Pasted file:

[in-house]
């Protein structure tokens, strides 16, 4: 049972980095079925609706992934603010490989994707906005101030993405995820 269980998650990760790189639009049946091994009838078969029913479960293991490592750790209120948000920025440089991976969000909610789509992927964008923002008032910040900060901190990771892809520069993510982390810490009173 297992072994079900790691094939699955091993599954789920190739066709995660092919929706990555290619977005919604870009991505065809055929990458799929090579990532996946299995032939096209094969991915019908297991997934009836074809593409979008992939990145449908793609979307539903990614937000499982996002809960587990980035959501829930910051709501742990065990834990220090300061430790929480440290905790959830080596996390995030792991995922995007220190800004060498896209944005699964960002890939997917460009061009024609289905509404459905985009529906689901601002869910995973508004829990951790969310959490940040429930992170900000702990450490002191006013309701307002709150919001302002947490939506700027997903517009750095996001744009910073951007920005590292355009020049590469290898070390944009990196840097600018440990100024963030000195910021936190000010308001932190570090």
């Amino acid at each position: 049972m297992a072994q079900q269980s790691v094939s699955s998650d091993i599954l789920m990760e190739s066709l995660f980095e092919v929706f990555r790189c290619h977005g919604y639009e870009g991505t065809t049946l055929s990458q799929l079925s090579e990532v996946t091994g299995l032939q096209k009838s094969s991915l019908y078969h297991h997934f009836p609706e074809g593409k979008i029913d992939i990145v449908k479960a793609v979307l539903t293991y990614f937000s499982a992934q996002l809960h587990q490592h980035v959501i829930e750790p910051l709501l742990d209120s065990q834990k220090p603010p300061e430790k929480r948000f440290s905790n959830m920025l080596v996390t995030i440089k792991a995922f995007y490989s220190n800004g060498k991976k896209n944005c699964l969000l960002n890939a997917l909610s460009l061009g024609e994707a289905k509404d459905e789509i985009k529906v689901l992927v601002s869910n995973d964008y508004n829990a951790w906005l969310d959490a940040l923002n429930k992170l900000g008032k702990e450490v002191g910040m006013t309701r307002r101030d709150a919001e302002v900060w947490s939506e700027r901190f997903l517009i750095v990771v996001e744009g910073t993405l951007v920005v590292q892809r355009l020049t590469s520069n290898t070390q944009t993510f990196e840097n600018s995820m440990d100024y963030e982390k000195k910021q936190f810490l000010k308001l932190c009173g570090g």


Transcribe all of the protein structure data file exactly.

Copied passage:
[in-house]
């Protein structure tokens, strides 16, 4: 049972980095079925609706992934603010490989994707906005101030993405995820 269980998650990760790189639009049946091994009838078969029913479960293991490592750790209120948000920025440089991976969000909610789509992927964008923002008032910040900060901190990771892809520069993510982390810490009173 297992072994079900790691094939699955091993599954789920190739066709995660092919929706990555290619977005919604870009991505065809055929990458799929090579990532996946299995032939096209094969991915019908297991997934009836074809593409979008992939990145449908793609979307539903990614937000499982996002809960587990980035959501829930910051709501742990065990834990220090300061430790929480440290905790959830080596996390995030792991995922995007220190800004060498896209944005699964960002890939997917460009061009024609289905509404459905985009529906689901601002869910995973508004829990951790969310959490940040429930992170900000702990450490002191006013309701307002709150919001302002947490939506700027997903517009750095996001744009910073951007920005590292355009020049590469290898070390944009990196840097600018440990100024963030000195910021936190000010308001932190570090």
């Amino acid at each position: 049972m297992a072994q079900q269980s790691v094939s699955s998650d091993i599954l789920m990760e190739s066709l995660f980095e092919v929706f990555r790189c290619h977005g919604y639009e870009g991505t065809t049946l055929s990458q799929l079925s090579e990532v996946t091994g299995l032939q096209k009838s094969s991915l019908y078969h297991h997934f009836p609706e074809g593409k979008i029913d992939i990145v449908k479960a793609v979307l539903t293991y990614f937000s499982a992934q996002l809960h587990q490592h980035v959501i829930e750790p910051l709501l742990d209120s065990q834990k220090p603010p300061e430790k929480r948000f440290s905790n959830m920025l080596v996390t995030i440089k792991a995922f995007y490989s220190n800004g060498k991976k896209n944005c699964l969000l960002n890939a997917l909610s460009l061009g024609e994707a289905k509404d459905e789509i985009k529906v689901l992927v601002s869910n995973d964008y508004n829990a951790w906005l969310d959490a940040l923002n429930k992170l900000g008032k702990e450490v002191g910040m006013t309701r307002r101030d709150a919001e302002v900060w947490s939506e700027r901190f997903l517009i750095v990771v996001e744009g910073t993405l951007v920005v590292q892809r355009l020049t590469s520069n290898t070390q944009t993510f990196e840097n600018s995820m440990d100024y963030e982390k000195k910021q936190f810490l000010k308001l932190c009173g570090g």